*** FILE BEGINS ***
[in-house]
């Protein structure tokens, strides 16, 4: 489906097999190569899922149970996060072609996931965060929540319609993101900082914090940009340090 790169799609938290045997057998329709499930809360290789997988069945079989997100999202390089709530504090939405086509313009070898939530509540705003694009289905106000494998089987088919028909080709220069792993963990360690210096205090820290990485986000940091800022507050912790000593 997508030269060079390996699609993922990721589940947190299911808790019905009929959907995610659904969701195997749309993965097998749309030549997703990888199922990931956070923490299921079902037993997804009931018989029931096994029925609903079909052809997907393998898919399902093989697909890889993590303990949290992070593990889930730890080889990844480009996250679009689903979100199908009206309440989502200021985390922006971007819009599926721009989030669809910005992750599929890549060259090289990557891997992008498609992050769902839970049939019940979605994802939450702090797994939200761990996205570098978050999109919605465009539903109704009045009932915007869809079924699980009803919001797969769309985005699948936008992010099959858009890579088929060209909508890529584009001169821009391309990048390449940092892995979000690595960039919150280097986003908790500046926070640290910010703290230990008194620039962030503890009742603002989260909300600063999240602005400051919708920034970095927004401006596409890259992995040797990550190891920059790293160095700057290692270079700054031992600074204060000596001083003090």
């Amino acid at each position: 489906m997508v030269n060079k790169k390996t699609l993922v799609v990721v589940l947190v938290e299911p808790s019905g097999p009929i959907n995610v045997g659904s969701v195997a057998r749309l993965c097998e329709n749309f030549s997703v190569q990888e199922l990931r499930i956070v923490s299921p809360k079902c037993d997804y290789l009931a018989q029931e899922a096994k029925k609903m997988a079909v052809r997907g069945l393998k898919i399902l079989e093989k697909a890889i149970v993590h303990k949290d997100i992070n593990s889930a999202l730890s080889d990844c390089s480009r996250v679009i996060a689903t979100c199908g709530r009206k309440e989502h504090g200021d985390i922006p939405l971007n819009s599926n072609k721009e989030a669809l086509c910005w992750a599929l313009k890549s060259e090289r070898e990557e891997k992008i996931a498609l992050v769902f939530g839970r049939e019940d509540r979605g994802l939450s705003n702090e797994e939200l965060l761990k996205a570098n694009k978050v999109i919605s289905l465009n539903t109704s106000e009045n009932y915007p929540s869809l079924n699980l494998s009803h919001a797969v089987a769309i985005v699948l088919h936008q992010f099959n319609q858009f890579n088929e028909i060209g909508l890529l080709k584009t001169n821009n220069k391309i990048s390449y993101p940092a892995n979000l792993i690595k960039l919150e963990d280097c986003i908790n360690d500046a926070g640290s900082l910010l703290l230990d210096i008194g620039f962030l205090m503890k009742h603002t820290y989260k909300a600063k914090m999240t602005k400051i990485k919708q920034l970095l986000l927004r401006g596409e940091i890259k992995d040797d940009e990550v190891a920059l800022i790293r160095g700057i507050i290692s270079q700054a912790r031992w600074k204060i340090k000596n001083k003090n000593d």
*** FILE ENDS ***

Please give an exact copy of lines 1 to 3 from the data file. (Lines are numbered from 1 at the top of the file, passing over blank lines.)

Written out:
[in-house]
């Protein structure tokens, strides 16, 4: 489906097999190569899922149970996060072609996931965060929540319609993101900082914090940009340090 790169799609938290045997057998329709499930809360290789997988069945079989997100999202390089709530504090939405086509313009070898939530509540705003694009289905106000494998089987088919028909080709220069792993963990360690210096205090820290990485986000940091800022507050912790000593 997508030269060079390996699609993922990721589940947190299911808790019905009929959907995610659904969701195997749309993965097998749309030549997703990888199922990931956070923490299921079902037993997804009931018989029931096994029925609903079909052809997907393998898919399902093989697909890889993590303990949290992070593990889930730890080889990844480009996250679009689903979100199908009206309440989502200021985390922006971007819009599926721009989030669809910005992750599929890549060259090289990557891997992008498609992050769902839970049939019940979605994802939450702090797994939200761990996205570098978050999109919605465009539903109704009045009932915007869809079924699980009803919001797969769309985005699948936008992010099959858009890579088929060209909508890529584009001169821009391309990048390449940092892995979000690595960039919150280097986003908790500046926070640290910010703290230990008194620039962030503890009742603002989260909300600063999240602005400051919708920034970095927004401006596409890259992995040797990550190891920059790293160095700057290692270079700054031992600074204060000596001083003090």
């Amino acid at each position: 489906m997508v030269n060079k790169k390996t699609l993922v799609v990721v589940l947190v938290e299911p808790s019905g097999p009929i959907n995610v045997g659904s969701v195997a057998r749309l993965c097998e329709n749309f030549s997703v190569q990888e199922l990931r499930i956070v923490s299921p809360k079902c037993d997804y290789l009931a018989q029931e899922a096994k029925k609903m997988a079909v052809r997907g069945l393998k898919i399902l079989e093989k697909a890889i149970v993590h303990k949290d997100i992070n593990s889930a999202l730890s080889d990844c390089s480009r996250v679009i996060a689903t979100c199908g709530r009206k309440e989502h504090g200021d985390i922006p939405l971007n819009s599926n072609k721009e989030a669809l086509c910005w992750a599929l313009k890549s060259e090289r070898e990557e891997k992008i996931a498609l992050v769902f939530g839970r049939e019940d509540r979605g994802l939450s705003n702090e797994e939200l965060l761990k996205a570098n694009k978050v999109i919605s289905l465009n539903t109704s106000e009045n009932y915007p929540s869809l079924n699980l494998s009803h919001a797969v089987a769309i985005v699948l088919h936008q992010f099959n319609q858009f890579n088929e028909i060209g909508l890529l080709k584009t001169n821009n220069k391309i990048s390449y993101p940092a892995n979000l792993i690595k960039l919150e963990d280097c986003i908790n360690d500046a926070g640290s900082l910010l703290l230990d210096i008194g620039f962030l205090m503890k009742h603002t820290y989260k909300a600063k914090m999240t602005k400051i990485k919708q920034l970095l986000l927004r401006g596409e940091i890259k992995d040797d940009e990550v190891a920059l800022i790293r160095g700057i507050i290692s270079q700054a912790r031992w600074k204060i340090k000596n001083k003090n000593d």